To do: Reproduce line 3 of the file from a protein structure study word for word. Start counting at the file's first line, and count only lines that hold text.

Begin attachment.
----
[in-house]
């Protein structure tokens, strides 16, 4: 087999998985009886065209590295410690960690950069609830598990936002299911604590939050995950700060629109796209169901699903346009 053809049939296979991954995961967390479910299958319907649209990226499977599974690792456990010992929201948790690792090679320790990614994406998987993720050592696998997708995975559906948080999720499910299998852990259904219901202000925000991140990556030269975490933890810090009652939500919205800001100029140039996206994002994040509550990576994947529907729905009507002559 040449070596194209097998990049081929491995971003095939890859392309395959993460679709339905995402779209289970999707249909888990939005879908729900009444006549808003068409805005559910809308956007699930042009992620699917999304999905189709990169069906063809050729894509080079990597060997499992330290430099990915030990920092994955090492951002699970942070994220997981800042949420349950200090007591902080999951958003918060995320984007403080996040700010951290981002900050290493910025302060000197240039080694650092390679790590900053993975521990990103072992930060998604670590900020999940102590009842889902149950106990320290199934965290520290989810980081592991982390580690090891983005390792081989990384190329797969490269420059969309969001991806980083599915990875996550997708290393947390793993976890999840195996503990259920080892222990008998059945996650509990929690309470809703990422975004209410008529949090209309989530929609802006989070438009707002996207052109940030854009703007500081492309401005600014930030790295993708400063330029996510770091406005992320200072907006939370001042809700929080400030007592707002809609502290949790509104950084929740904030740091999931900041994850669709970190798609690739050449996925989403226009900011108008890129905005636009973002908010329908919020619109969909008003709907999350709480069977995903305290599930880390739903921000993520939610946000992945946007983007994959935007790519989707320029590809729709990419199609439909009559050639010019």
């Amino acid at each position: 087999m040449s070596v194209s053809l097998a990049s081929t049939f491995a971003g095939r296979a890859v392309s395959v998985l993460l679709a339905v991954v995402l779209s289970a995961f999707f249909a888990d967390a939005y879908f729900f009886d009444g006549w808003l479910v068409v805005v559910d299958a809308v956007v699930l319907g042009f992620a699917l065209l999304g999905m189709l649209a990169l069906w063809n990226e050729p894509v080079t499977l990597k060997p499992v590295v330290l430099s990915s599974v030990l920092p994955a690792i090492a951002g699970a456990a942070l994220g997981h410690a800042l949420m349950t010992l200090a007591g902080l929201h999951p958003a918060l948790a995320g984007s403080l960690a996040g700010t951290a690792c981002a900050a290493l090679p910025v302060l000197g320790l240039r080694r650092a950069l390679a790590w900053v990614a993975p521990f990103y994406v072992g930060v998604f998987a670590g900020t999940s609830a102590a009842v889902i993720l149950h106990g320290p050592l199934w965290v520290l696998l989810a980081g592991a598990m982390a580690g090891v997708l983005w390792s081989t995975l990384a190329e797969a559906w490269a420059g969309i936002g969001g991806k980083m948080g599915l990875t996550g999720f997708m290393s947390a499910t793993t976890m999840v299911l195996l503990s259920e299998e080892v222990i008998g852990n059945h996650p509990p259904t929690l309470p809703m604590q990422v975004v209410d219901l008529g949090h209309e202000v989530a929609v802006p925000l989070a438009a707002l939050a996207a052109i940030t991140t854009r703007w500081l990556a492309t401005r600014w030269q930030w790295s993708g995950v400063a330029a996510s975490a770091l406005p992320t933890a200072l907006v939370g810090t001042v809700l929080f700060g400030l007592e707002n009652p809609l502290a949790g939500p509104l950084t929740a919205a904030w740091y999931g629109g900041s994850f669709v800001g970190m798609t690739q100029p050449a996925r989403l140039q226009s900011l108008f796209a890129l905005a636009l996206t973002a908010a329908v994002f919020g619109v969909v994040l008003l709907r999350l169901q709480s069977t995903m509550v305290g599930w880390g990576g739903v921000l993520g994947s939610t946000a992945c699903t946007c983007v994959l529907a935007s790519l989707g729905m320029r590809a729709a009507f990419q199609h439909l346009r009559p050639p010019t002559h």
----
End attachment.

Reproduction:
């Amino acid at each position: 087999m040449s070596v194209s053809l097998a990049s081929t049939f491995a971003g095939r296979a890859v392309s395959v998985l993460l679709a339905v991954v995402l779209s289970a995961f999707f249909a888990d967390a939005y879908f729900f009886d009444g006549w808003l479910v068409v805005v559910d299958a809308v956007v699930l319907g042009f992620a699917l065209l999304g999905m189709l649209a990169l069906w063809n990226e050729p894509v080079t499977l990597k060997p499992v590295v330290l430099s990915s599974v030990l920092p994955a690792i090492a951002g699970a456990a942070l994220g997981h410690a800042l949420m349950t010992l200090a007591g902080l929201h999951p958003a918060l948790a995320g984007s403080l960690a996040g700010t951290a690792c981002a900050a290493l090679p910025v302060l000197g320790l240039r080694r650092a950069l390679a790590w900053v990614a993975p521990f990103y994406v072992g930060v998604f998987a670590g900020t999940s609830a102590a009842v889902i993720l149950h106990g320290p050592l199934w965290v520290l696998l989810a980081g592991a598990m982390a580690g090891v997708l983005w390792s081989t995975l990384a190329e797969a559906w490269a420059g969309i936002g969001g991806k980083m948080g599915l990875t996550g999720f997708m290393s947390a499910t793993t976890m999840v299911l195996l503990s259920e299998e080892v222990i008998g852990n059945h996650p509990p259904t929690l309470p809703m604590q990422v975004v209410d219901l008529g949090h209309e202000v989530a929609v802006p925000l989070a438009a707002l939050a996207a052109i940030t991140t854009r703007w500081l990556a492309t401005r600014w030269q930030w790295s993708g995950v400063a330029a996510s975490a770091l406005p992320t933890a200072l907006v939370g810090t001042v809700l929080f700060g400030l007592e707002n009652p809609l502290a949790g939500p509104l950084t929740a919205a904030w740091y999931g629109g900041s994850f669709v800001g970190m798609t690739q100029p050449a996925r989403l140039q226009s900011l108008f796209a890129l905005a636009l996206t973002a908010a329908v994002f919020g619109v969909v994040l008003l709907r999350l169901q709480s069977t995903m509550v305290g599930w880390g990576g739903v921000l993520g994947s939610t946000a992945c699903t946007c983007v994959l529907a935007s790519l989707g729905m320029r590809a729709a009507f990419q199609h439909l346009r009559p050639p010019t002559h």